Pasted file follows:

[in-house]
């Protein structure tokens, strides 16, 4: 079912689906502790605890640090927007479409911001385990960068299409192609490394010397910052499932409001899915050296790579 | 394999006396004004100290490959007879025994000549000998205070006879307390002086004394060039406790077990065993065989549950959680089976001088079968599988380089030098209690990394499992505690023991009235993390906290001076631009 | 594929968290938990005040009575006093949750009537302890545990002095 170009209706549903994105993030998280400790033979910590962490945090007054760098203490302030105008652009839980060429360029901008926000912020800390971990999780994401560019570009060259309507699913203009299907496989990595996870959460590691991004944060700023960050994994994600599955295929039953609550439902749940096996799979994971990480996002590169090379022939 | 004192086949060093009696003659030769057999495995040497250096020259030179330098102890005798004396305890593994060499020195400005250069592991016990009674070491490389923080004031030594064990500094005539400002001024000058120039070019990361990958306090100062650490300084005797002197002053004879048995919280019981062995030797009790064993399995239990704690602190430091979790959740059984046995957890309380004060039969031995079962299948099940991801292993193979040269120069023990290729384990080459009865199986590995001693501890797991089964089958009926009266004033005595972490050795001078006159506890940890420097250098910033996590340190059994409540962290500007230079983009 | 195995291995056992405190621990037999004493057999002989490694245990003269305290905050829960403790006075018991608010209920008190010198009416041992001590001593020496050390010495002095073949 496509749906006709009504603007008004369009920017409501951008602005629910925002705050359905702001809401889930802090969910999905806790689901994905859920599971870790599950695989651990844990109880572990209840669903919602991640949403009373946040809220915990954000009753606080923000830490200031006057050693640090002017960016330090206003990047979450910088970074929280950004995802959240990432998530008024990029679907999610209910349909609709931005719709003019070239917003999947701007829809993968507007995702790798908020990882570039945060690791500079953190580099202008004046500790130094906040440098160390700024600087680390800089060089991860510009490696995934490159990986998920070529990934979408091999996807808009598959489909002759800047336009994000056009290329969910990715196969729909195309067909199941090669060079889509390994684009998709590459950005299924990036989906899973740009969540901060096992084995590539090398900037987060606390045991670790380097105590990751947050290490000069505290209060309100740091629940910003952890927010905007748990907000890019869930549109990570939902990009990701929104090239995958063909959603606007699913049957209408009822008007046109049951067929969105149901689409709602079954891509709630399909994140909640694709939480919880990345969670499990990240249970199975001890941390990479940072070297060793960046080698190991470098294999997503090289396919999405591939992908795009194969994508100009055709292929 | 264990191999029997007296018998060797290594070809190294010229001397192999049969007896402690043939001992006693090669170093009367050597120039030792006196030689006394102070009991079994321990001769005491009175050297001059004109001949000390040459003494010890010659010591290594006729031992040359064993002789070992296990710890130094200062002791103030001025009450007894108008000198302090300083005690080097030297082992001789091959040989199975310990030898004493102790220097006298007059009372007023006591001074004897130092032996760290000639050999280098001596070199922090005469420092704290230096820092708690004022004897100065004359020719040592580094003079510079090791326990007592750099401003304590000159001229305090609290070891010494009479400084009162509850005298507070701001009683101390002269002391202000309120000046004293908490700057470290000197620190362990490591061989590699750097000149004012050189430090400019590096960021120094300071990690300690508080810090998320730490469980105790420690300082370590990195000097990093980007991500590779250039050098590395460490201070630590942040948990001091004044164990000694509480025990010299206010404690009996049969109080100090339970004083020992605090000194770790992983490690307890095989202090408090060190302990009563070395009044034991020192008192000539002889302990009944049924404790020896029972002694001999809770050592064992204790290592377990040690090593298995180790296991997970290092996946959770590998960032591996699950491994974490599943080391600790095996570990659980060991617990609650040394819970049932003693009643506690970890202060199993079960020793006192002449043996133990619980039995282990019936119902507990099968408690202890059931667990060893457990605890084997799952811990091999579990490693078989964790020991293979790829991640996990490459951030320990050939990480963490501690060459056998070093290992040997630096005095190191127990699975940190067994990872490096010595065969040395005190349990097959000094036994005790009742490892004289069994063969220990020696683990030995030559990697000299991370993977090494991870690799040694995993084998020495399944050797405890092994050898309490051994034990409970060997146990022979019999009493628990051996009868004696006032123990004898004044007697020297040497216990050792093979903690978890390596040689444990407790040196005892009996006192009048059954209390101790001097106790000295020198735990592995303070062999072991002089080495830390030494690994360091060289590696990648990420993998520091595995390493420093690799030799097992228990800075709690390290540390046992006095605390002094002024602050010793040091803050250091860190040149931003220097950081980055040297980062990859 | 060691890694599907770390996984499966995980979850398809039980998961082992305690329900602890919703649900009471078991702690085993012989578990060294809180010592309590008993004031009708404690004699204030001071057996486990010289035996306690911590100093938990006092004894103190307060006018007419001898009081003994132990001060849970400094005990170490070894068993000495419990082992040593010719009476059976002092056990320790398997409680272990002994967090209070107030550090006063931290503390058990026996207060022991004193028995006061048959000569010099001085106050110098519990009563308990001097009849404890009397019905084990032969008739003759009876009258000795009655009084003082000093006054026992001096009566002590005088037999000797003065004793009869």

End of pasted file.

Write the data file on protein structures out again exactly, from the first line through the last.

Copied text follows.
[in-house]
């Protein structure tokens, strides 16, 4: 079912689906502790605890640090927007479409911001385990960068299409192609490394010397910052499932409001899915050296790579 | 394999006396004004100290490959007879025994000549000998205070006879307390002086004394060039406790077990065993065989549950959680089976001088079968599988380089030098209690990394499992505690023991009235993390906290001076631009 | 594929968290938990005040009575006093949750009537302890545990002095 170009209706549903994105993030998280400790033979910590962490945090007054760098203490302030105008652009839980060429360029901008926000912020800390971990999780994401560019570009060259309507699913203009299907496989990595996870959460590691991004944060700023960050994994994600599955295929039953609550439902749940096996799979994971990480996002590169090379022939 | 004192086949060093009696003659030769057999495995040497250096020259030179330098102890005798004396305890593994060499020195400005250069592991016990009674070491490389923080004031030594064990500094005539400002001024000058120039070019990361990958306090100062650490300084005797002197002053004879048995919280019981062995030797009790064993399995239990704690602190430091979790959740059984046995957890309380004060039969031995079962299948099940991801292993193979040269120069023990290729384990080459009865199986590995001693501890797991089964089958009926009266004033005595972490050795001078006159506890940890420097250098910033996590340190059994409540962290500007230079983009 | 195995291995056992405190621990037999004493057999002989490694245990003269305290905050829960403790006075018991608010209920008190010198009416041992001590001593020496050390010495002095073949 496509749906006709009504603007008004369009920017409501951008602005629910925002705050359905702001809401889930802090969910999905806790689901994905859920599971870790599950695989651990844990109880572990209840669903919602991640949403009373946040809220915990954000009753606080923000830490200031006057050693640090002017960016330090206003990047979450910088970074929280950004995802959240990432998530008024990029679907999610209910349909609709931005719709003019070239917003999947701007829809993968507007995702790798908020990882570039945060690791500079953190580099202008004046500790130094906040440098160390700024600087680390800089060089991860510009490696995934490159990986998920070529990934979408091999996807808009598959489909002759800047336009994000056009290329969910990715196969729909195309067909199941090669060079889509390994684009998709590459950005299924990036989906899973740009969540901060096992084995590539090398900037987060606390045991670790380097105590990751947050290490000069505290209060309100740091629940910003952890927010905007748990907000890019869930549109990570939902990009990701929104090239995958063909959603606007699913049957209408009822008007046109049951067929969105149901689409709602079954891509709630399909994140909640694709939480919880990345969670499990990240249970199975001890941390990479940072070297060793960046080698190991470098294999997503090289396919999405591939992908795009194969994508100009055709292929 | 264990191999029997007296018998060797290594070809190294010229001397192999049969007896402690043939001992006693090669170093009367050597120039030792006196030689006394102070009991079994321990001769005491009175050297001059004109001949000390040459003494010890010659010591290594006729031992040359064993002789070992296990710890130094200062002791103030001025009450007894108008000198302090300083005690080097030297082992001789091959040989199975310990030898004493102790220097006298007059009372007023006591001074004897130092032996760290000639050999280098001596070199922090005469420092704290230096820092708690004022004897100065004359020719040592580094003079510079090791326990007592750099401003304590000159001229305090609290070891010494009479400084009162509850005298507070701001009683101390002269002391202000309120000046004293908490700057470290000197620190362990490591061989590699750097000149004012050189430090400019590096960021120094300071990690300690508080810090998320730490469980105790420690300082370590990195000097990093980007991500590779250039050098590395460490201070630590942040948990001091004044164990000694509480025990010299206010404690009996049969109080100090339970004083020992605090000194770790992983490690307890095989202090408090060190302990009563070395009044034991020192008192000539002889302990009944049924404790020896029972002694001999809770050592064992204790290592377990040690090593298995180790296991997970290092996946959770590998960032591996699950491994974490599943080391600790095996570990659980060991617990609650040394819970049932003693009643506690970890202060199993079960020793006192002449043996133990619980039995282990019936119902507990099968408690202890059931667990060893457990605890084997799952811990091999579990490693078989964790020991293979790829991640996990490459951030320990050939990480963490501690060459056998070093290992040997630096005095190191127990699975940190067994990872490096010595065969040395005190349990097959000094036994005790009742490892004289069994063969220990020696683990030995030559990697000299991370993977090494991870690799040694995993084998020495399944050797405890092994050898309490051994034990409970060997146990022979019999009493628990051996009868004696006032123990004898004044007697020297040497216990050792093979903690978890390596040689444990407790040196005892009996006192009048059954209390101790001097106790000295020198735990592995303070062999072991002089080495830390030494690994360091060289590696990648990420993998520091595995390493420093690799030799097992228990800075709690390290540390046992006095605390002094002024602050010793040091803050250091860190040149931003220097950081980055040297980062990859 | 060691890694599907770390996984499966995980979850398809039980998961082992305690329900602890919703649900009471078991702690085993012989578990060294809180010592309590008993004031009708404690004699204030001071057996486990010289035996306690911590100093938990006092004894103190307060006018007419001898009081003994132990001060849970400094005990170490070894068993000495419990082992040593010719009476059976002092056990320790398997409680272990002994967090209070107030550090006063931290503390058990026996207060022991004193028995006061048959000569010099001085106050110098519990009563308990001097009849404890009397019905084990032969008739003759009876009258000795009655009084003082000093006054026992001096009566002590005088037999000797003065004793009869």